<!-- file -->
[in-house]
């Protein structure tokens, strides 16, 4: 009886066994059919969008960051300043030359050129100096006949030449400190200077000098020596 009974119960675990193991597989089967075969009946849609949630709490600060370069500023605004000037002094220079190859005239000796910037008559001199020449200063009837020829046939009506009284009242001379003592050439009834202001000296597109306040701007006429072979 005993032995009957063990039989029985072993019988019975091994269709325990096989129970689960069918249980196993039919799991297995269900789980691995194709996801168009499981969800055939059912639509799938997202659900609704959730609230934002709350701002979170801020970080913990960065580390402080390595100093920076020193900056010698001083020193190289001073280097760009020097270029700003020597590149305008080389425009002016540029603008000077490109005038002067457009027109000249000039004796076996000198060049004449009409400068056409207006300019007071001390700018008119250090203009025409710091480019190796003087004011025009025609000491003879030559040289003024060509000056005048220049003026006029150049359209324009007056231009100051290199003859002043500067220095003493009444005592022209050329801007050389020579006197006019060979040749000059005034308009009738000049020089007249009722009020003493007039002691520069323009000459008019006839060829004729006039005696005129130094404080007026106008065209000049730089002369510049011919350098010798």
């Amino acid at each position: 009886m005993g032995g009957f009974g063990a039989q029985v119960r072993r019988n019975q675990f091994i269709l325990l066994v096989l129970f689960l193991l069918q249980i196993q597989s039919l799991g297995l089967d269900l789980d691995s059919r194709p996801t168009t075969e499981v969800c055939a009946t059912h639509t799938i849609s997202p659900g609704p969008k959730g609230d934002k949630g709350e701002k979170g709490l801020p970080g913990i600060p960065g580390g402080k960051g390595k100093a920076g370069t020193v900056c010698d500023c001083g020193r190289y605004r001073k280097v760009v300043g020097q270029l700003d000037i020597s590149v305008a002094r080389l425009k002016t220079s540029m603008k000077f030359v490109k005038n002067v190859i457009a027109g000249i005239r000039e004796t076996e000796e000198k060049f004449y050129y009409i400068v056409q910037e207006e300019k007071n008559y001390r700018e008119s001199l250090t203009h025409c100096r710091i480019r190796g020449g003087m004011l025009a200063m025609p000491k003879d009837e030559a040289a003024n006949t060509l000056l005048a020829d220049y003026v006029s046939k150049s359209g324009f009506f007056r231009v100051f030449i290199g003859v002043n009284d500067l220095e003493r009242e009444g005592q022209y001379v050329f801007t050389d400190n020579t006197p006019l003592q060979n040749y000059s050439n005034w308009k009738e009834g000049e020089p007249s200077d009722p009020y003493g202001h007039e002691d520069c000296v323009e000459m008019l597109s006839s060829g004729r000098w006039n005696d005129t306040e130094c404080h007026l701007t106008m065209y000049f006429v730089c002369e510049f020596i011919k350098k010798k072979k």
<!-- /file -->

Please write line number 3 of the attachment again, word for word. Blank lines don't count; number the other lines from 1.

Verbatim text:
């Amino acid at each position: 009886m005993g032995g009957f009974g063990a039989q029985v119960r072993r019988n019975q675990f091994i269709l325990l066994v096989l129970f689960l193991l069918q249980i196993q597989s039919l799991g297995l089967d269900l789980d691995s059919r194709p996801t168009t075969e499981v969800c055939a009946t059912h639509t799938i849609s997202p659900g609704p969008k959730g609230d934002k949630g709350e701002k979170g709490l801020p970080g913990i600060p960065g580390g402080k960051g390595k100093a920076g370069t020193v900056c010698d500023c001083g020193r190289y605004r001073k280097v760009v300043g020097q270029l700003d000037i020597s590149v305008a002094r080389l425009k002016t220079s540029m603008k000077f030359v490109k005038n002067v190859i457009a027109g000249i005239r000039e004796t076996e000796e000198k060049f004449y050129y009409i400068v056409q910037e207006e300019k007071n008559y001390r700018e008119s001199l250090t203009h025409c100096r710091i480019r190796g020449g003087m004011l025009a200063m025609p000491k003879d009837e030559a040289a003024n006949t060509l000056l005048a020829d220049y003026v006029s046939k150049s359209g324009f009506f007056r231009v100051f030449i290199g003859v002043n009284d500067l220095e003493r009242e009444g005592q022209y001379v050329f801007t050389d400190n020579t006197p006019l003592q060979n040749y000059s050439n005034w308009k009738e009834g000049e020089p007249s200077d009722p009020y003493g202001h007039e002691d520069c000296v323009e000459m008019l597109s006839s060829g004729r000098w006039n005696d005129t306040e130094c404080h007026l701007t106008m065209y000049f006429v730089c002369e510049f020596i011919k350098k010798k072979k």